- 2Continue to operate or remain usable for a considerable or specified length of time: the car is built to last a lip pencil lasts longer than lipstickMore example sentences
- Consider how long a cell-phone battery lasts in a benign environment.
- We have a cell phone, but it tends to reside in a drawer in the kitchen, not in her purse, as the battery only lasts about 5 hours, even if you don't use it.
- Its battery lasts 12 hours (as opposed to eight), and is easily changed for a new one when the first runs out.
- 2.1Manage to continue in a state or position; survive or endure: she managed to last out until the end of the programme his condition is so serious that he won’t last the night how long does he reckon he’ll last as manager?More example sentences
- I seem to remember that I managed to last out, but by the end I felt distinctly nauseous.
- Well, the greatest reward in World War II was survival, if you lasted through it.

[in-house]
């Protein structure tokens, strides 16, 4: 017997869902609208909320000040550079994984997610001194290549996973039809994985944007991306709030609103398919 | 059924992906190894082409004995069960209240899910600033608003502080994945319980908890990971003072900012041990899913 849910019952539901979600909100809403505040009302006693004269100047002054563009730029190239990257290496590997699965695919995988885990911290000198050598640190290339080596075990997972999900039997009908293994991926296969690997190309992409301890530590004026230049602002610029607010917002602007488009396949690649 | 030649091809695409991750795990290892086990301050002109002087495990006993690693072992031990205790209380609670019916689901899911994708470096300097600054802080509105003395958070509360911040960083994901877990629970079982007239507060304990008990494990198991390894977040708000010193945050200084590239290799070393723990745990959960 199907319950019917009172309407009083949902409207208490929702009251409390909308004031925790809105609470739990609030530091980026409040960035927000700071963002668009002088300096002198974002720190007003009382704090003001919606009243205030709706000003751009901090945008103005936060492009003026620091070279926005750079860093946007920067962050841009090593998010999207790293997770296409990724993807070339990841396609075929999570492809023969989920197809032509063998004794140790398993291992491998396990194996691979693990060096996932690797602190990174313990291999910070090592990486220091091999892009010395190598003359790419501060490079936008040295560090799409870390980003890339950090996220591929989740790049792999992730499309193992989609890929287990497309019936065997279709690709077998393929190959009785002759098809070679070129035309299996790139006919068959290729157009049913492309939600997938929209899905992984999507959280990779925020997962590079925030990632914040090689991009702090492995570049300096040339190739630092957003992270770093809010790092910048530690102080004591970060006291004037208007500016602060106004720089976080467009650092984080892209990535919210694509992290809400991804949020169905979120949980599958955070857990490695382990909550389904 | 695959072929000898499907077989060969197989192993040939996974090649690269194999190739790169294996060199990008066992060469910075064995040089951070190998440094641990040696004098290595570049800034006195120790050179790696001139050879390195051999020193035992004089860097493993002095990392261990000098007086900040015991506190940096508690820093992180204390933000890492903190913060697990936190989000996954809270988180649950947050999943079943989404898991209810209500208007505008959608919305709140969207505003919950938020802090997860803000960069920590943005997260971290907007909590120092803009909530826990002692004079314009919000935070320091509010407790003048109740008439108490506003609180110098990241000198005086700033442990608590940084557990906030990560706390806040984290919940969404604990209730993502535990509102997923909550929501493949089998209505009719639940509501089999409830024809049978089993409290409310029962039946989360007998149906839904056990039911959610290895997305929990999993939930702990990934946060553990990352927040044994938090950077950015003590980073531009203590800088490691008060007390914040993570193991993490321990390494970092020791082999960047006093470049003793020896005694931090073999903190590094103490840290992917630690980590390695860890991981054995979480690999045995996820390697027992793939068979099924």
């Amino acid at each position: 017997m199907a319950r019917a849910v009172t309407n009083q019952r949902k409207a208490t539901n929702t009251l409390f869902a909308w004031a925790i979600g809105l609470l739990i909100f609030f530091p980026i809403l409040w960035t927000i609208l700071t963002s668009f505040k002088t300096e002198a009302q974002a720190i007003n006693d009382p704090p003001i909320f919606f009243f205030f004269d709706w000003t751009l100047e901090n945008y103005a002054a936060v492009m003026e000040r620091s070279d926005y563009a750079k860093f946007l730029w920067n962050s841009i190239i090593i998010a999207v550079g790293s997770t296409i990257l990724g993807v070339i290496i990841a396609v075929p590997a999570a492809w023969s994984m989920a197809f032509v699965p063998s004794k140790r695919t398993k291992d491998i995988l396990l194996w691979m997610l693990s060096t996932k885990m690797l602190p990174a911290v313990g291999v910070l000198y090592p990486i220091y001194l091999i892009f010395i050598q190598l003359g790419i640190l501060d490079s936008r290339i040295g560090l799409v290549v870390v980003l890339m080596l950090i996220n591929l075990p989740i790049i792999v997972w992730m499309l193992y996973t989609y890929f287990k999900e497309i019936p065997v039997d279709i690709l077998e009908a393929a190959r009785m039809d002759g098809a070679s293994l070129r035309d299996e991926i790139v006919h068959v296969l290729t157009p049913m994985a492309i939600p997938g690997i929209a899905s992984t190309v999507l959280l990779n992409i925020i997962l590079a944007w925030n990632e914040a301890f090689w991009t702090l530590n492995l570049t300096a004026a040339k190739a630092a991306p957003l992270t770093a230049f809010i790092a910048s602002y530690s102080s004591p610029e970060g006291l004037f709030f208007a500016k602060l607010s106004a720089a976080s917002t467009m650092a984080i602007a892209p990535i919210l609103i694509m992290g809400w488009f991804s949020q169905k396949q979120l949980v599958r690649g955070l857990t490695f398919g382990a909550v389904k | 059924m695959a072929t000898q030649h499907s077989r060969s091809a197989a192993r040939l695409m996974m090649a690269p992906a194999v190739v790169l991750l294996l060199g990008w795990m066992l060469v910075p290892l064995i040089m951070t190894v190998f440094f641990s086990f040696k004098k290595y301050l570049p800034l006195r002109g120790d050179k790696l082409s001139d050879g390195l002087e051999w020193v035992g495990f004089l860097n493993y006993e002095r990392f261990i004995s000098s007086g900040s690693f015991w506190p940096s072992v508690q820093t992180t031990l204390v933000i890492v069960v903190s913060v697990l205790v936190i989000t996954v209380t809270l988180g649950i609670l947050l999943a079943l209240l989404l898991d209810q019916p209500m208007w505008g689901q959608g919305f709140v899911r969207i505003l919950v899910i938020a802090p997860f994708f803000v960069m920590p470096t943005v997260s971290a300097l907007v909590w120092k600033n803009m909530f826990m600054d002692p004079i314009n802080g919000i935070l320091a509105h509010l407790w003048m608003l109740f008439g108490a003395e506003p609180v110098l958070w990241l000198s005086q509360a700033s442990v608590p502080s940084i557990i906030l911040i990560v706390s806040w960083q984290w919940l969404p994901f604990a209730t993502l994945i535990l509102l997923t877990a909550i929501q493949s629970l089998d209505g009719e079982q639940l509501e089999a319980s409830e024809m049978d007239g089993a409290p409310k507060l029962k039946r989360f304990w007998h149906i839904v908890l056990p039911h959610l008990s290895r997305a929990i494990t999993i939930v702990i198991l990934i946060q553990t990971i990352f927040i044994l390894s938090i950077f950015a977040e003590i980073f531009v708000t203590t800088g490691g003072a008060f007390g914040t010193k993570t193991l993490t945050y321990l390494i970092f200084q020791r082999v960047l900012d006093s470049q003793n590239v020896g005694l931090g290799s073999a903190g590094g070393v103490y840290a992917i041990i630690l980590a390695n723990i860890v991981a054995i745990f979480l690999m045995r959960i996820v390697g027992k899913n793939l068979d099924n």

- I went to a party last night but only lasted about an hour and a half before I felt too inexplicably grumpy to stay any longer and left.
- 2.2(Of provisions or resources) be adequate or sufficient for a specified length of time: green peppers which had been served with their rice while supplies lasted [with object]: he filled the freezer with enough food to last him for three monthsMore example sentences
- Iraq is thought to have sufficient food stocks to last only until the end of April.
- The rule of thumb is that if a store has lasted over 30 years in this fickle climate then, clearly, the owners are experts deserving of your custom.
- Buy now while stocks last because property prices in Bradford are set to soar over the next decade.
Old English lǣstan, of Germanic origin, related to German leisten 'afford, yield', also to last3.
Old English lǣste, of Germanic origin, from a base meaning 'follow'; related to Dutch leest and German Leisten.